Why Extending Payroll Tax Cuts Makes Social Security's Future More Uncertain

Here's the problem with extending the payroll tax cuts: They're unlikely to ever be restored. And if they're not restored, you've done what Republicans have been trying to do for decades: turned Social Security into a welfare program that no

Here's the problem with extending the payroll tax cuts: They're unlikely to ever be restored. And if they're not restored, you've done what Republicans have been trying to do for decades: turned Social Security into a welfare program that no longer pays for itself, but comes out of the general fund and for the first time, adds to the deficit.

So when you hear people saying it's a good idea for the economy, they're right -- for the short term. It's additional stimulus at a time when it's badly needed. But for the long run, it will politically undermine the long-term future of Social Security -- which the administration probably considers a feature, and not a bug:

The President asked for a $175 billion one-year extension and expansion of the employee payroll tax holiday now in place, halving the tax rate to 3.1 percent in 2012. He also proposed halving employer payroll taxes to 3.1 percent for the first $5 million of payrolls in 2012. The president also wants a complete payroll tax holiday that would apply when companies grew their payrolls by up to $50 million in a year by hiring new workers or raising the salaries of existing workers.These cuts in the Federal Insurance Contributions Act tax (FICA) may be one of the best available stimulus options in the current political climate, and they will have a positive economic impact.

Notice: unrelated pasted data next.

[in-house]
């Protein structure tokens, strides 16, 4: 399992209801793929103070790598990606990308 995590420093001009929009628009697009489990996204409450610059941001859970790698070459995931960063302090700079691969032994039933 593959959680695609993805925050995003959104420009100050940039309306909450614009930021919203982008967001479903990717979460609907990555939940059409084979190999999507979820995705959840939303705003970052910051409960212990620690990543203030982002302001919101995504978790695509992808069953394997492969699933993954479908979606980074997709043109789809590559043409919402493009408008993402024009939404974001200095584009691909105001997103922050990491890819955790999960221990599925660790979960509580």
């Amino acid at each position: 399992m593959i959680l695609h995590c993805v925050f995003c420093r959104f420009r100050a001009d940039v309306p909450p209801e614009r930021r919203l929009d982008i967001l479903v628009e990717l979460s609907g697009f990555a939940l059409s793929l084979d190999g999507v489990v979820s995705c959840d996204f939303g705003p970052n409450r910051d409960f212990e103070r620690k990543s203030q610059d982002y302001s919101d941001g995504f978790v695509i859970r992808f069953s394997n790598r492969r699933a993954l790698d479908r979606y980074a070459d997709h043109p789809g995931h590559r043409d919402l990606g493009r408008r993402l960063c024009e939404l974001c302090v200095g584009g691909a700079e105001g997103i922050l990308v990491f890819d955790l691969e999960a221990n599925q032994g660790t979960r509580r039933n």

Ananalysis by The Center for Budget and Policy Priorities notes that the cuts already in place make a substantial difference in the spending power of middle class families, and that allowing them to expire at this time would be very negative for growth:

Failure by Congress to extend the temporary payroll tax cut enacted last December would reduce all paychecks starting on January 1, withdrawing needed support from the still-weak economy. The measure, part of the tax cut-unemployment insurance deal between President Obama and Republican leaders, reduces the employee share of the Social Security payroll tax,[1] boosting workers’ take-home pay by an estimated $120 billion in 2011. The tax cut is worth $934 to the average worker.

And Moody’s Analytics estimates that allowing the payroll tax cuts to expire would reduce GDP growth by one percentage point in 2012, translating into one million fewer jobs by the end of next year.

But Social Security advocates worry that these temporary payroll tax cuts will never be restored. “The problem is, it is very easy in our current political climate to cut revenue and very hard to increase it,” says Nancy Altman, co-director of the Strengthen Social Security coalition and author of The Battle for Social Security, an excellent history of the program and its politics.

“Look at the controversy over ending the Bush tax cuts, which would only affect a small portion of taxpayers,” Altman says. “In this case, if you propose restoring the payroll tax down the road, you’d have to double the rates on workers making minimum wage. This is being sold as temporary, but it’s not likely to work out that way.”

About Susie Madrak

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